Remembering Wisconsin’s Losses On This Memorial Day

Provided by the Wisconsin National Guard


This year marks the twentieth anniversary of the beginning of Operation Iraqi Freedom. Regardless of how history weighs in on this campaign, it is an undeniable fact that Operation Iraqi Freedom transformed the National Guard from a strategic combat reserve into a primary combat reserve. In simple terms, the National Guard was called often and repeatedly to support missions in Iraq and the surrounding region. And the National Guard answered the call with honor, courage and sacrifice.

Navy Admiral Mike Mullen, former chairman of the Joint Chiefs of Staff, said, “We would not be anywhere close to where we are in terms of our execution of mission without the National Guard.”

The Army National Guard deployed more than 222,000 Citizen-Soldiers to support missions in Iraq between 2003 and 2011. The Air National Guard deployed more than 34,000 Citizen-Airmen. All told, more than a quarter million National Guard members deployed in support of this conflict.

Every unit in the Wisconsin National Guard, in whole or in part, has supported the Global War on Terror, and the majority of that support was directed at Iraq. Detachments, individual units, battalions and even an entire brigade would serve in Iraq during the course of combat operations there.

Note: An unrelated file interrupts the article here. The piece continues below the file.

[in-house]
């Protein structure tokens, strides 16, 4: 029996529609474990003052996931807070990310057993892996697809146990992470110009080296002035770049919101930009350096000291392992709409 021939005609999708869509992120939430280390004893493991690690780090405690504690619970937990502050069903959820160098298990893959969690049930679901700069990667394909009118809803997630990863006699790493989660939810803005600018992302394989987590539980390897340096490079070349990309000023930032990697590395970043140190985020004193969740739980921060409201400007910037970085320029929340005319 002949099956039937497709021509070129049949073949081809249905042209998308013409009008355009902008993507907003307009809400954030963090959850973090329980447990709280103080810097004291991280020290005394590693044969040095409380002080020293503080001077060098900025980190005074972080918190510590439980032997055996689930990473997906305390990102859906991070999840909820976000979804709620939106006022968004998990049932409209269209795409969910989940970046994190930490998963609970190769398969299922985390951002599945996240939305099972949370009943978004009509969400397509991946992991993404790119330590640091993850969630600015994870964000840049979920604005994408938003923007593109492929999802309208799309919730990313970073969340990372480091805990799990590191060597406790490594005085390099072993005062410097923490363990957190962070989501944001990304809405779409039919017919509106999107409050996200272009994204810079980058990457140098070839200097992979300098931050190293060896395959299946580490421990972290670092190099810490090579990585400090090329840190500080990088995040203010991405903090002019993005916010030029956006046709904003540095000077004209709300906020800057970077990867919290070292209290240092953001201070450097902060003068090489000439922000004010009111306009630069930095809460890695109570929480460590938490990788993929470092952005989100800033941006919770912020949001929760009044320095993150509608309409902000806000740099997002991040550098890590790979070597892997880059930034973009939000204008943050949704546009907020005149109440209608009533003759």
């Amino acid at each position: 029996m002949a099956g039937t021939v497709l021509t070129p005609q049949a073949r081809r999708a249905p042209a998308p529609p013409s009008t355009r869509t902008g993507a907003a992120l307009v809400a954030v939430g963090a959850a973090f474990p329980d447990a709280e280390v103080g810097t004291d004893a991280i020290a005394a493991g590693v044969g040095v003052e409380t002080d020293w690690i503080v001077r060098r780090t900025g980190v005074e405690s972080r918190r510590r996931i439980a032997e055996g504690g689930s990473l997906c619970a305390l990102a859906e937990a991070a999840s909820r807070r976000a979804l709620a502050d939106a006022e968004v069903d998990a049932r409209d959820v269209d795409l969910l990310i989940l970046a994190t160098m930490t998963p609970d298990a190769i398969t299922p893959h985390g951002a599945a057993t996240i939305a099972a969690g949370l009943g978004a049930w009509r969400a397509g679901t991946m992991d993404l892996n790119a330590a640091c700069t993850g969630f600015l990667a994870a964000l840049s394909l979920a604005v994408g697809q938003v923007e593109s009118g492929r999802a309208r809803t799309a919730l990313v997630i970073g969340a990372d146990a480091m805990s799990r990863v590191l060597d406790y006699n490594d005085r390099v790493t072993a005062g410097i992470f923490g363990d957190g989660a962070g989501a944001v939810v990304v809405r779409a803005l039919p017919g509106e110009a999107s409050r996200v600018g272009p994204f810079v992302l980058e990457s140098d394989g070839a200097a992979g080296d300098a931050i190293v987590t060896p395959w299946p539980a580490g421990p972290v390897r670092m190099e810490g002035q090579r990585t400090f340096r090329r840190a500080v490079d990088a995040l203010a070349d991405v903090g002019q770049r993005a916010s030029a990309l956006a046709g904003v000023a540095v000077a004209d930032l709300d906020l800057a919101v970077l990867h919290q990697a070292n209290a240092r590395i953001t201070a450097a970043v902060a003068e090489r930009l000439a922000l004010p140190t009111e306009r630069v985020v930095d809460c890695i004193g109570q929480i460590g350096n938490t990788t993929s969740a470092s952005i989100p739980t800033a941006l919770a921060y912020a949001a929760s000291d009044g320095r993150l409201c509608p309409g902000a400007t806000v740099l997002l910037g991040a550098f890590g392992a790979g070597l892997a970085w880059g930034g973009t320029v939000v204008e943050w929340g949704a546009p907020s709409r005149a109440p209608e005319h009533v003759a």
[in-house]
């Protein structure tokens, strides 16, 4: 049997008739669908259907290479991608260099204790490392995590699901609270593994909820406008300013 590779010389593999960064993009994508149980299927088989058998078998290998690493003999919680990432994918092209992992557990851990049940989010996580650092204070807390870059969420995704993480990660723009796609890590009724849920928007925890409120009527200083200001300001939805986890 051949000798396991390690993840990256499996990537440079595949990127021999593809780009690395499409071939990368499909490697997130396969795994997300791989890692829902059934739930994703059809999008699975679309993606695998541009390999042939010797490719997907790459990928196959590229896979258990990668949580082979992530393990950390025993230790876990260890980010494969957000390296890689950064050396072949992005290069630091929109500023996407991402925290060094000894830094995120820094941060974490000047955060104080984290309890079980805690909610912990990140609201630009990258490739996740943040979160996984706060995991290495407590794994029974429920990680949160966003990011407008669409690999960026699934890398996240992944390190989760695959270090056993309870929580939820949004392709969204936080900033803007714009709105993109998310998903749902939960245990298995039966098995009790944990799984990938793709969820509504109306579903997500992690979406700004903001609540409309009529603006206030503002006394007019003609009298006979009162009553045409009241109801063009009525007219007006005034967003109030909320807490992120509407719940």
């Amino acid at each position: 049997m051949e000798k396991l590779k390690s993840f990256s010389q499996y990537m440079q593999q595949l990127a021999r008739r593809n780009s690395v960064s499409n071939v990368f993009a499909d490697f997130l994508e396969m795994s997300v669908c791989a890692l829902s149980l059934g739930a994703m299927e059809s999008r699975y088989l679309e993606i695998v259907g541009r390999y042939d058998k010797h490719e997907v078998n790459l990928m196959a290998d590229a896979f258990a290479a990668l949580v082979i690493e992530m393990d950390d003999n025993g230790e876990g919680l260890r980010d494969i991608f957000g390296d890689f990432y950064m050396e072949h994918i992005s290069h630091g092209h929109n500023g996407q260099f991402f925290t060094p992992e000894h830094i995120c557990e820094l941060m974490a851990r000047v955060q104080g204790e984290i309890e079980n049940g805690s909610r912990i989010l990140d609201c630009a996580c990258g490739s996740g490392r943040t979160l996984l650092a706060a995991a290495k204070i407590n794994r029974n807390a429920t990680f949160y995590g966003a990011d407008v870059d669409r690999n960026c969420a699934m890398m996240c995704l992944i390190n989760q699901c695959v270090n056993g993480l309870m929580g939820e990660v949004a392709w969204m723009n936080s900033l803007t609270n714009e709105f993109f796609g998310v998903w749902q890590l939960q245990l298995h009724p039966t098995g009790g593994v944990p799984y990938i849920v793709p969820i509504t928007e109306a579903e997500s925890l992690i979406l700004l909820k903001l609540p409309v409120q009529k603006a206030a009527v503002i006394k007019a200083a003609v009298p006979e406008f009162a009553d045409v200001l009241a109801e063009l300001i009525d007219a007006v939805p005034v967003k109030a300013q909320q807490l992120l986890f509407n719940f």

And nine of the 10 Wisconsin National Guard casualties during the war on terror occurred in Iraq.

Wisconsin lost more of its sons and daughters to the conflict in Iraq, of course, than just members of its National Guard. Between 2003 and 2011, 91 Wisconsin service members — active duty and reserve component — died in Iraq. The Governor and The Adjutant General of Wisconsin attended the funerals of many of those fallen Wisconsin service members. The Governor began hosting an annual Gold Star Family event at the executive residence in 2005, and that solemn tradition continues today.

It seems odd to consider that the Wisconsin National Guard’s first combat fatality since World War II was killed a little more than 19 years ago in a firefight in Baghdad. Time marches on, impassively.

But we are not impassive — we must not be impassive. Every holiday, families among us notice the empty chair at their tables, the absent smile at their gatherings. Birthdays are remembered, but perhaps not celebrated. And that loss, to some extent, is shared across the nation. We remember those who have given their last full measure of devotion in service to our country each year, in settings just like this in communities across Wisconsin and across the United States.

The crucible of combat forges its own kind of family. William Shakespeare wrote of a “band of brothers,” and there is an undeniable camaraderie amongst service members — particularly those who have served in combat, and especially those who served together in combat. Veterans often speak of their devotion to their fellow unit members — their battle buddies. For those of us who have put our own lives at risk to serve our country, who have faced the slings and arrows of the enemy, there is a special kind of affection for those who have known and faced the same dangers, very close to that shared between family members.